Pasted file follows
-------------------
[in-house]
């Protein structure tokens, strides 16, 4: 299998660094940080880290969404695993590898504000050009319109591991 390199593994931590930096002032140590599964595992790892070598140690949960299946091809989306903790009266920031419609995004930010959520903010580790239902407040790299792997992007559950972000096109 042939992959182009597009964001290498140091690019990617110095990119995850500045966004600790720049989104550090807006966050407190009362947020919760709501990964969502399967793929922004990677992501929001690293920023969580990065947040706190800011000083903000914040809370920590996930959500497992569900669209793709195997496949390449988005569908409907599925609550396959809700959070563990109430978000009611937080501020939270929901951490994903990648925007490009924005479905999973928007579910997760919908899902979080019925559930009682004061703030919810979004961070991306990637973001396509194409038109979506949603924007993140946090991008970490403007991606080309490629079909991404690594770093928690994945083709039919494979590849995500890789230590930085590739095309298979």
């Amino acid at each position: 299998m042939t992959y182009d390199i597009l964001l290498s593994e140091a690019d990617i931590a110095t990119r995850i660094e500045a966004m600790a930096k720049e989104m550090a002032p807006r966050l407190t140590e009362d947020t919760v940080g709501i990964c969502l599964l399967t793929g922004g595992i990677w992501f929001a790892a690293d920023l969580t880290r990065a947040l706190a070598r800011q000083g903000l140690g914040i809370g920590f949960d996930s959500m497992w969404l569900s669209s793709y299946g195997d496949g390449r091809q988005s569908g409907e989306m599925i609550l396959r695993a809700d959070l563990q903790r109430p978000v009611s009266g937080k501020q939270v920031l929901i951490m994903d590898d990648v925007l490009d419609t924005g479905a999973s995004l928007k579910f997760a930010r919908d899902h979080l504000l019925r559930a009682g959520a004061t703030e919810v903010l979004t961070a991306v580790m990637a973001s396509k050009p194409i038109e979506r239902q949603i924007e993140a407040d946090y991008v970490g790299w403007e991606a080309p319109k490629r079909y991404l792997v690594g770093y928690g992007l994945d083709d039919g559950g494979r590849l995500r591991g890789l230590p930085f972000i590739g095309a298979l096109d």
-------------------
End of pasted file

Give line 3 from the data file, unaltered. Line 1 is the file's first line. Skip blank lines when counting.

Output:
């Amino acid at each position: 299998m042939t992959y182009d390199i597009l964001l290498s593994e140091a690019d990617i931590a110095t990119r995850i660094e500045a966004m600790a930096k720049e989104m550090a002032p807006r966050l407190t140590e009362d947020t919760v940080g709501i990964c969502l599964l399967t793929g922004g595992i990677w992501f929001a790892a690293d920023l969580t880290r990065a947040l706190a070598r800011q000083g903000l140690g914040i809370g920590f949960d996930s959500m497992w969404l569900s669209s793709y299946g195997d496949g390449r091809q988005s569908g409907e989306m599925i609550l396959r695993a809700d959070l563990q903790r109430p978000v009611s009266g937080k501020q939270v920031l929901i951490m994903d590898d990648v925007l490009d419609t924005g479905a999973s995004l928007k579910f997760a930010r919908d899902h979080l504000l019925r559930a009682g959520a004061t703030e919810v903010l979004t961070a991306v580790m990637a973001s396509k050009p194409i038109e979506r239902q949603i924007e993140a407040d946090y991008v970490g790299w403007e991606a080309p319109k490629r079909y991404l792997v690594g770093y928690g992007l994945d083709d039919g559950g494979r590849l995500r591991g890789l230590p930085f972000i590739g095309a298979l096109d």